IBM Business Process Manager ships with the system data toolkit where you can find a number of useful Java connectors including a few XSL connectors. Those XSL connectors are:
- Transform XML Document to Document using XSL Document
- Transform XML Document to document using XSL File
- Transform XML Document using XSL Document
- Transform XML Document using XSL File
- Transform XML file to Document using XSL file
- Transform XML file using XSL file
In this blog post, I will review these stock connectors from a performance efficiency standpoint.
System data XSL connectors using Java-based IBM XSLT processor
The IBM XSLT processor has two modes: Interpreter and Compiler. Interpreter is used by default, and, in some cases, it might be more expensive than the Compiler mode. Unfortunately, there is no way to switch the mode for the transformation in the system data toolkit. However, you can always write your own connector for your transformation. You can test both modes using the command line to see which one performs best for you. Here are some examples:
WAS_APP_SERVER\bin> executeXSLT.bat -outputfile d:\temp\result.xml -input d:\temp\rawdata01B.xml d:\temp\test.xsl
WAS_APP_SERVER\bin > executeXSLT.bat -outputfile d:\temp\result.xml -useCompiler -input d:\temp\rawdata01B.xml d:\temp\test.xsl
- The number of instances that you run in parallel to do the transformation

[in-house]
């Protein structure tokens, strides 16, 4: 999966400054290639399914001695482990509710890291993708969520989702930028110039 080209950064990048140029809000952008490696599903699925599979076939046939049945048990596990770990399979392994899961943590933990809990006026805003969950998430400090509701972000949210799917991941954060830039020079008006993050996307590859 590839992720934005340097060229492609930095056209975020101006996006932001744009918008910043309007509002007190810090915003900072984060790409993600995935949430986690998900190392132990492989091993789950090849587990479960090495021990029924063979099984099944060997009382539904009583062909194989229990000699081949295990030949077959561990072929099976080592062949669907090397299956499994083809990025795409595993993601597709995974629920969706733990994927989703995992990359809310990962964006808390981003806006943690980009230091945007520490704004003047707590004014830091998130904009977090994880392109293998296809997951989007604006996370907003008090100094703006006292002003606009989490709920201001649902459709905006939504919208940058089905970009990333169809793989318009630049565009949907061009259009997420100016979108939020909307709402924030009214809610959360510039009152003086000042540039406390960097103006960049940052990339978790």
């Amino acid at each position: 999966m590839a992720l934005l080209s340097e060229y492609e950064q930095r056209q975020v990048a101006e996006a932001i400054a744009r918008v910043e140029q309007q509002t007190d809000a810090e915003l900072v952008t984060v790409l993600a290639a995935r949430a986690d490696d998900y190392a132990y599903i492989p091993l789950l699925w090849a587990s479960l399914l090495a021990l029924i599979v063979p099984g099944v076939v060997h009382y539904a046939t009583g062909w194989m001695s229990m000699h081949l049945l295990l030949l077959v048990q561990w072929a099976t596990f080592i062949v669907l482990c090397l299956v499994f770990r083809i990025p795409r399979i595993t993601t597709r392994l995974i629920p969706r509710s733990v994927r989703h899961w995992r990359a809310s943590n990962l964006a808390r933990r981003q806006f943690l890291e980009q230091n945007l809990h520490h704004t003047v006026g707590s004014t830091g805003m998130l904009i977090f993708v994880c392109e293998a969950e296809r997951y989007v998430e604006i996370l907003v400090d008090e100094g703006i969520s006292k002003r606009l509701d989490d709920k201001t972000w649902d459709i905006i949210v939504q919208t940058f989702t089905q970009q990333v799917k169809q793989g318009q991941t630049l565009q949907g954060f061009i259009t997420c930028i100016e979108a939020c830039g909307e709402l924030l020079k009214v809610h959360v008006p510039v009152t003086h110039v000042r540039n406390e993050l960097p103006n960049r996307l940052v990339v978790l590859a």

- The size of the XML file
- The number of users doing the transform
If you find out that the stock XSL connector does not perform as you would expect, then consider the following options:
Use the XSLT processor compiler mode (non-default) as shown in the previous example and see if it performs better for you. If it works better, write your own connector that uses the compiler mode instead of interpreter mode.
- Write a custom connector that uses a third-party XSLT processor like Saxon. You might want to consider using Saxon when, or if, your XSL template is too large (with over 10000 lines in a single template). This size exceeds the Java method limit, which does not make pre-compilation possible. Or, consider using a a third-party XSLT processor if you have an atypical usage pattern in the sense that you generate the XSL template dynamically, and then run it only once. The IBM XSL engine is designed with the assumption that a user will pre-compile the template first as part of the initial setup and then run the templates multiple times. If the template is only run once, the time it took to prepare and compile the template will make the overall time much longer than Saxon.
Sergii Malynovskyi, who is based Kyiv, Ukraine, is a Team Lead for the WebSphere Lombardi Edition and IBM Business Process Manager Level 2 Support Team.
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